OSHA Cites Two Employers in NYC scaffold collapse

OSHA has cited two New York City employers for alleged violations of federal workplace safety standards in connection with a Dec. 7, 2007, scaffold collapse at 265 E. 66th St. in Manhattan. Two window washers fell 47 stories when their scaffold platform detached from the permanent window washing rig attached to the building's roof.

Cited were City Wide Window Cleaning LLC, the Richmond Hill, N.Y., window cleaning service that employed the window cleaners and operated the scaffold; and Tractel Inc., the Long Island City, N.Y., company that serviced the scaffold prior to the accident. The citations address equipment failure, lack of fall protection, and lack of employee training.

OSHA's inspection found that the crimps used to secure the platform's hoist ropes were improperly installed by Tractel and, as a result, unable to support the scaffold's load. Neither Tractel nor City Wide had inspected the scaffold to determine if the crimps had been correctly installed and to see if the scaffold could support its load.

The two employees were not wearing safety harnesses and lifelines tied off to independent anchorage points and had not been trained in fall protection measures. They also had not been trained in the inspection and operation of the scaffold, emergency procedures, and hazards associated with their work.

"These men lacked the knowledge and ability to protect themselves against falls and other hazards," said Richard Mendelson, OSHA's area director in Manhattan. "Proper inspection and maintenance of the scaffold and its components could have prevented this accident, while effective employee training, and use of fall protection would have stopped any fall."

City Wide has been issued five serious citations for the lack of fall protection, training, and inspections, and for the lack of a vertical lifeline. The company faces $24,000 in proposed penalties. Tractel has been issued three serious citations, with $21,000 in proposed penalties, for improper installation of the crimps, the crimps' failure to support the scaffold's load, and not inspecting the crimps. A serious citation is issued when death or serious physical harm is likely to result from a hazard about which the employer knew or should have known.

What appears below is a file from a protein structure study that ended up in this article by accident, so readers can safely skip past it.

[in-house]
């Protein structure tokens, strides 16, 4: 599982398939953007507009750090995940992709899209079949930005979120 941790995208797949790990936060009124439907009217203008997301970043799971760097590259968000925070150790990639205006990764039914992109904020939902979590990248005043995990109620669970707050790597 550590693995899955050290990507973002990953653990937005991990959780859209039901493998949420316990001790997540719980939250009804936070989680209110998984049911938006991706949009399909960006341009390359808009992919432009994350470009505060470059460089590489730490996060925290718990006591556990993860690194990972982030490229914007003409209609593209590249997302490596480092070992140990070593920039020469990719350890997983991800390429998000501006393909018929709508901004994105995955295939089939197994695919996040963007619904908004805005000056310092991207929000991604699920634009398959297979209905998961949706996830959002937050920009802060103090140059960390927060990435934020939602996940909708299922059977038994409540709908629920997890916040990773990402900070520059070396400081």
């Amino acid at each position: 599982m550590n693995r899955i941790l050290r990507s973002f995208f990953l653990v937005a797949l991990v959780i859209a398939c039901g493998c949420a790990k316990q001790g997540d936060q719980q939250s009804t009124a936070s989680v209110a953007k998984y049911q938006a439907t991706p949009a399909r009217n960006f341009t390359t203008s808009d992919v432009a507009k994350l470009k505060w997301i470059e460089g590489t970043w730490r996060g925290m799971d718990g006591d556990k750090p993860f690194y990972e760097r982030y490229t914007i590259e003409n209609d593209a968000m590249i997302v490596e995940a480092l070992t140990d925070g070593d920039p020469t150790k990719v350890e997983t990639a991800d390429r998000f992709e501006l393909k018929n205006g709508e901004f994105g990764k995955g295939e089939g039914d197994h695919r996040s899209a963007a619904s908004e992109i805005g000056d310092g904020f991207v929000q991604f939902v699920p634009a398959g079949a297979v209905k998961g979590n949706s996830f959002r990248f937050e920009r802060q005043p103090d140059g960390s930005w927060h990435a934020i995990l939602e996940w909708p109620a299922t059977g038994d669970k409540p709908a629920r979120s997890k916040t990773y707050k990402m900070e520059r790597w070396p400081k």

"We will be sharing our findings with the New York City Department of Buildings and the New York State Department of Labor, which regulates this type of window washing equipment, to help prevent such an accident from occurring again," Mendelson said.

Download Center

  • Safety Metrics Guide

    Is your company leveraging its safety data and analytics to maintain a safe workplace? With so much data available, where do you start? This downloadable guide will give you insight on helpful key performance indicators (KPIs) you should track for your safety program.

  • Job Hazard Analysis Guide

    This guide includes details on how to conduct a thorough Job Hazard Analysis, and it's based directly on an OSHA publication for conducting JHAs. Learn how to identify potential hazards associated with each task of a job and set controls to mitigate hazard risks.

  • A Guide to Practicing “New Safety”

    Learn from safety professionals from around the world as they share their perspectives on various “new views” of safety, including Safety Differently, Safety-II, No Safety, Human and Organizational Performance (HOP), Resilience Engineering, and more in this helpful guide.

  • Lone Worker Safety Guide

    As organizations digitalize and remote operations become more commonplace, the number of lone workers is on the rise. These employees are at increased risk for unaddressed workplace accidents or emergencies. This guide was created to help employers better understand common lone worker risks and solutions for lone worker risk mitigation and incident prevention.

  • EHS Software Buyer's Guide

    Learn the keys to staying organized, staying sharp, and staying one step ahead on all things safety. This buyer’s guide is designed for you to use in your search for the safety management solution that best suits your company’s needs.

  • Vector Solutions

Featured Whitepaper

OH&S Digital Edition

  • OHS Magazine Digital Edition - July August 2022

    July / August 2022

    Featuring:

    • CONFINED SPACES
      Specific PPE is Needed for Entry and Exit
    • HAZARD COMMUNICATION
      Three Quick Steps to Better HazCom Training
    • GAS DETECTION
      Building a Chemical Emergency Toolkit
    • RESPIRATORY PROTECTION
      The Last Line of Defense
    View This Issue